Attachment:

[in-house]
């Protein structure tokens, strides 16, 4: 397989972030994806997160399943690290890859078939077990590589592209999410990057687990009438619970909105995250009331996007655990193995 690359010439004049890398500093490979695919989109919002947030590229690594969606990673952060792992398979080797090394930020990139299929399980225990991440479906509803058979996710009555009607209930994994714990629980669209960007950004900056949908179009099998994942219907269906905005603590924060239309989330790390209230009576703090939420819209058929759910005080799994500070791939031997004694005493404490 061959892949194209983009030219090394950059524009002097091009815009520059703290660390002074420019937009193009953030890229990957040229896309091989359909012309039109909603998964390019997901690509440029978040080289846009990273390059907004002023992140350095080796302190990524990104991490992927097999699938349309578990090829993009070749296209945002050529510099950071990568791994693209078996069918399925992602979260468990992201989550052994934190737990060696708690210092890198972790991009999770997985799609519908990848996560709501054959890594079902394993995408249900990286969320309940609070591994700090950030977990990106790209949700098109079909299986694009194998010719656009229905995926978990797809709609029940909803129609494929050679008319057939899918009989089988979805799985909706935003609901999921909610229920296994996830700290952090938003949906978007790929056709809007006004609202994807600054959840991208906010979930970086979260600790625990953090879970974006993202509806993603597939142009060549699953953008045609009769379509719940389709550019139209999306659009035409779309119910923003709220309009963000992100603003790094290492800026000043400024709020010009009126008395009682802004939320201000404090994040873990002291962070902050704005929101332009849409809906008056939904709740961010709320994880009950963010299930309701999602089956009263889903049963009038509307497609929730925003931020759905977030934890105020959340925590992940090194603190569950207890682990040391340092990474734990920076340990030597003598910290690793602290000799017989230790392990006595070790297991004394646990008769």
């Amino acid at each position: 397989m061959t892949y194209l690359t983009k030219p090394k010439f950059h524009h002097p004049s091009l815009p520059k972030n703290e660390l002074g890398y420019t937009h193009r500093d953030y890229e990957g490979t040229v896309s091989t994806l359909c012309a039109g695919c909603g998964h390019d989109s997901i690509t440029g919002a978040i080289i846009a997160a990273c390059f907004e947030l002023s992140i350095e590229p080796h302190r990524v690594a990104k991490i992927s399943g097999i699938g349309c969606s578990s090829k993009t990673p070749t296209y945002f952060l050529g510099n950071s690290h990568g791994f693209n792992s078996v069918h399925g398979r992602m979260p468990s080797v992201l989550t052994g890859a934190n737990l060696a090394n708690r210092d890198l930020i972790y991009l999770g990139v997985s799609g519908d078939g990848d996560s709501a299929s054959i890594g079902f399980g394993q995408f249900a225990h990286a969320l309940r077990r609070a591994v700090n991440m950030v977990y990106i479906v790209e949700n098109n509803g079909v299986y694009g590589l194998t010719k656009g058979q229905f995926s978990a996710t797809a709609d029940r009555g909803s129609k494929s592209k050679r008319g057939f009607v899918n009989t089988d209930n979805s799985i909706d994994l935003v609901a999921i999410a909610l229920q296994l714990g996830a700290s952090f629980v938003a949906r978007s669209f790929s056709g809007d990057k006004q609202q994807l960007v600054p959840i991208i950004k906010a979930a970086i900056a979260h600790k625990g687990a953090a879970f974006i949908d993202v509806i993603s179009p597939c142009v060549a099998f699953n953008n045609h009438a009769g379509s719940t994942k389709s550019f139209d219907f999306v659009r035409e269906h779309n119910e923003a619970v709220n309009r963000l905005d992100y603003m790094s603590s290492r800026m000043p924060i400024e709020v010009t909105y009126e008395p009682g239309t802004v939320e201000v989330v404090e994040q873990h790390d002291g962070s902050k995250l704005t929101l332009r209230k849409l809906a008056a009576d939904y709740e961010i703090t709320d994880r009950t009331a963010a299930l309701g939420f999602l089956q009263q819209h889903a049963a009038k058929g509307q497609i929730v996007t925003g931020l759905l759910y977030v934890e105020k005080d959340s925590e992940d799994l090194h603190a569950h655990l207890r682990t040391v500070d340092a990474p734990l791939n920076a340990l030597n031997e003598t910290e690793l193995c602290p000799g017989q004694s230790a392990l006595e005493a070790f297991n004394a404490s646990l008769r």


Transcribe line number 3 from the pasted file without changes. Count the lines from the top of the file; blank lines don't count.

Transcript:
């Amino acid at each position: 397989m061959t892949y194209l690359t983009k030219p090394k010439f950059h524009h002097p004049s091009l815009p520059k972030n703290e660390l002074g890398y420019t937009h193009r500093d953030y890229e990957g490979t040229v896309s091989t994806l359909c012309a039109g695919c909603g998964h390019d989109s997901i690509t440029g919002a978040i080289i846009a997160a990273c390059f907004e947030l002023s992140i350095e590229p080796h302190r990524v690594a990104k991490i992927s399943g097999i699938g349309c969606s578990s090829k993009t990673p070749t296209y945002f952060l050529g510099n950071s690290h990568g791994f693209n792992s078996v069918h399925g398979r992602m979260p468990s080797v992201l989550t052994g890859a934190n737990l060696a090394n708690r210092d890198l930020i972790y991009l999770g990139v997985s799609g519908d078939g990848d996560s709501a299929s054959i890594g079902f399980g394993q995408f249900a225990h990286a969320l309940r077990r609070a591994v700090n991440m950030v977990y990106i479906v790209e949700n098109n509803g079909v299986y694009g590589l194998t010719k656009g058979q229905f995926s978990a996710t797809a709609d029940r009555g909803s129609k494929s592209k050679r008319g057939f009607v899918n009989t089988d209930n979805s799985i909706d994994l935003v609901a999921i999410a909610l229920q296994l714990g996830a700290s952090f629980v938003a949906r978007s669209f790929s056709g809007d990057k006004q609202q994807l960007v600054p959840i991208i950004k906010a979930a970086i900056a979260h600790k625990g687990a953090a879970f974006i949908d993202v509806i993603s179009p597939c142009v060549a099998f699953n953008n045609h009438a009769g379509s719940t994942k389709s550019f139209d219907f999306v659009r035409e269906h779309n119910e923003a619970v709220n309009r963000l905005d992100y603003m790094s603590s290492r800026m000043p924060i400024e709020v010009t909105y009126e008395p009682g239309t802004v939320e201000v989330v404090e994040q873990h790390d002291g962070s902050k995250l704005t929101l332009r209230k849409l809906a008056a009576d939904y709740e961010i703090t709320d994880r009950t009331a963010a299930l309701g939420f999602l089956q009263q819209h889903a049963a009038k058929g509307q497609i929730v996007t925003g931020l759905l759910y977030v934890e105020k005080d959340s925590e992940d799994l090194h603190a569950h655990l207890r682990t040391v500070d340092a990474p734990l791939n920076a340990l030597n031997e003598t910290e690793l193995c602290p000799g017989q004694s230790a392990l006595e005493a070790f297991n004394a404490s646990l008769r």